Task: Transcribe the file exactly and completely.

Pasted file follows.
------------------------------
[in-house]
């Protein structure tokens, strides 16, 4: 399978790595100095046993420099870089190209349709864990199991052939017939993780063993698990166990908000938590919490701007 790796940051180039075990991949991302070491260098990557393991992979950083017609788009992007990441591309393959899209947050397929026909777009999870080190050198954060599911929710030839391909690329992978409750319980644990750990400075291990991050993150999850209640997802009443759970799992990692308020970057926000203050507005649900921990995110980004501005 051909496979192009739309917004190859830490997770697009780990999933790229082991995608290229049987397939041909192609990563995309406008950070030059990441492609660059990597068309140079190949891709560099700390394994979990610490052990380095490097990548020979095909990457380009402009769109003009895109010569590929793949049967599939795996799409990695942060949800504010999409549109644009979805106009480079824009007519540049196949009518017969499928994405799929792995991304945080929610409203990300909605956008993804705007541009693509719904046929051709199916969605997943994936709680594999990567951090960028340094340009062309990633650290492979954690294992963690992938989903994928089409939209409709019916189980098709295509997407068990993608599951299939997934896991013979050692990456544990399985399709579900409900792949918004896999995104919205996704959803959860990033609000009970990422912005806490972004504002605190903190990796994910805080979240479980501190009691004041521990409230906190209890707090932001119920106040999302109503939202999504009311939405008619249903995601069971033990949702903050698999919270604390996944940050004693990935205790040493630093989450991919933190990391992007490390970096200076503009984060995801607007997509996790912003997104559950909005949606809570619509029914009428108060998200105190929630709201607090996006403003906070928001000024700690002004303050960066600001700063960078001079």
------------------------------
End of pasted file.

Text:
[in-house]
């Protein structure tokens, strides 16, 4: 399978790595100095046993420099870089190209349709864990199991052939017939993780063993698990166990908000938590919490701007 790796940051180039075990991949991302070491260098990557393991992979950083017609788009992007990441591309393959899209947050397929026909777009999870080190050198954060599911929710030839391909690329992978409750319980644990750990400075291990991050993150999850209640997802009443759970799992990692308020970057926000203050507005649900921990995110980004501005 051909496979192009739309917004190859830490997770697009780990999933790229082991995608290229049987397939041909192609990563995309406008950070030059990441492609660059990597068309140079190949891709560099700390394994979990610490052990380095490097990548020979095909990457380009402009769109003009895109010569590929793949049967599939795996799409990695942060949800504010999409549109644009979805106009480079824009007519540049196949009518017969499928994405799929792995991304945080929610409203990300909605956008993804705007541009693509719904046929051709199916969605997943994936709680594999990567951090960028340094340009062309990633650290492979954690294992963690992938989903994928089409939209409709019916189980098709295509997407068990993608599951299939997934896991013979050692990456544990399985399709579900409900792949918004896999995104919205996704959803959860990033609000009970990422912005806490972004504002605190903190990796994910805080979240479980501190009691004041521990409230906190209890707090932001119920106040999302109503939202999504009311939405008619249903995601069971033990949702903050698999919270604390996944940050004693990935205790040493630093989450991919933190990391992007490390970096200076503009984060995801607007997509996790912003997104559950909005949606809570619509029914009428108060998200105190929630709201607090996006403003906070928001000024700690002004303050960066600001700063960078001079």